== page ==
The statement said: "The President wishes to assure all Nigerians that there is no cause for worry".
This release brings the total number of girls released by the group to 103 out of the 276 abducted - about 60 escaped from captivity at various times, leaving 113 girls still in the captivity of the terrorists.
Adesina said Buhari had planned to leave in the afternoon on Sunday, but had to wait to receive the 82 Chibok schoolgirls, who were freed by their Boko Haram abductors. The official spoke on condition of anonymity as he was not authorized to speak to reporters on the matter. A military source said three Boko Haram commanders had been freed in an exchange, but declined to give further details.
Parents of the schoolgirls were waiting for a government list of names of those who had been freed.
In this photo released by the Nigeria State House, Nigeria's President, Muhammadu Buhari, left, meets with Chibok school girls recently freed from Nigeria Extremist captivity in Abuja, Nigeria, Sunday, May.
Martha Mark says two of her daughters are missing. He emphasized, though, that he considered all 82 of the girls to be his daughters "because a lot of them worship in my church".
Some parents did not live long enough to see their daughters released, underscoring the tragedy of the three-year saga.More news: Tillerson meets ASEAN ministers to seek support on North Korea
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Pernille Ironside, acting representative of Unicef Nigeria, told Sky News: "These girls have faced horrific and unspeakable crimes and experiences".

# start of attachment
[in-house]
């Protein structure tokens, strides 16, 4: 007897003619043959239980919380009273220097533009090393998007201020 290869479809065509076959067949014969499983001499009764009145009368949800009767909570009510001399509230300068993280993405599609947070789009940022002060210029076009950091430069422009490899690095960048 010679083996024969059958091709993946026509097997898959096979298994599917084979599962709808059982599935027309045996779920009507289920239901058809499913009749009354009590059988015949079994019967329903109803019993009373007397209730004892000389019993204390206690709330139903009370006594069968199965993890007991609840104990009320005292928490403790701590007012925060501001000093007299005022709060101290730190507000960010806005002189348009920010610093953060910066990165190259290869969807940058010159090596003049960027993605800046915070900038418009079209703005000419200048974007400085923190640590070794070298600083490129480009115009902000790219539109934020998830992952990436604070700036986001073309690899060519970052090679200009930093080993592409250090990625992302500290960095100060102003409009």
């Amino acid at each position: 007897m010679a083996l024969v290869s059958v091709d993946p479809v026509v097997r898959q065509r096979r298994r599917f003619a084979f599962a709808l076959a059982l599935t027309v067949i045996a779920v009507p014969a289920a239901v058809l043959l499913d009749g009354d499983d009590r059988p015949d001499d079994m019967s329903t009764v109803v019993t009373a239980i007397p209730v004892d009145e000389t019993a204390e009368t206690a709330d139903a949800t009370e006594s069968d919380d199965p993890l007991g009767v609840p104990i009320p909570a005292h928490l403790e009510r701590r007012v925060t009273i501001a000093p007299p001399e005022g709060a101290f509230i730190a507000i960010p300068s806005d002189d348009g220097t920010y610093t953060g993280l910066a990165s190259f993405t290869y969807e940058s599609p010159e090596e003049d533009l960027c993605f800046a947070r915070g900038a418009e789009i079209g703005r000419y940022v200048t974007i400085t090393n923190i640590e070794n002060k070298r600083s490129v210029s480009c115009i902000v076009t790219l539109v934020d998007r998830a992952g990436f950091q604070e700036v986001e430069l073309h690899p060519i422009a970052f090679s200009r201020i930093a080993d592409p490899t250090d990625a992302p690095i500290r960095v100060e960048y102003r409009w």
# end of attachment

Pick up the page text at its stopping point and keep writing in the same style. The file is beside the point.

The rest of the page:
"So when you do have individuals that are being released back into the group, any impact that they may have in enhancing Boko Haram's operational capabilities will more than likely be limited to the specified area where they are deployed, as opposed to having a wide impact on the trajectory of the insurgency, " he said.
"They develop Stockholm syndrome, identify with captors and want to remain", said Akilu, who has run deradicalisation programs for Boko Haram militants and women abducted by them.
The release follows the freeing of a first group of 21 Chibok schoolgirls in October.
It was unclear if numerous parents in the remote northeastern town of Chibok had seen the list of names or if any would travel the almost 900 kilometers (560 miles) to the capital of Abuja to see their daughters who were abducted by the Boko Haram militant group.
It is unclear if the government has made other attempts to let them know if their daughters are now safe.
Amnesty International's Nigeria office said the girls should not have to endure a lengthy government detention or a "publicity stunt" but instead should be given privacy to recover.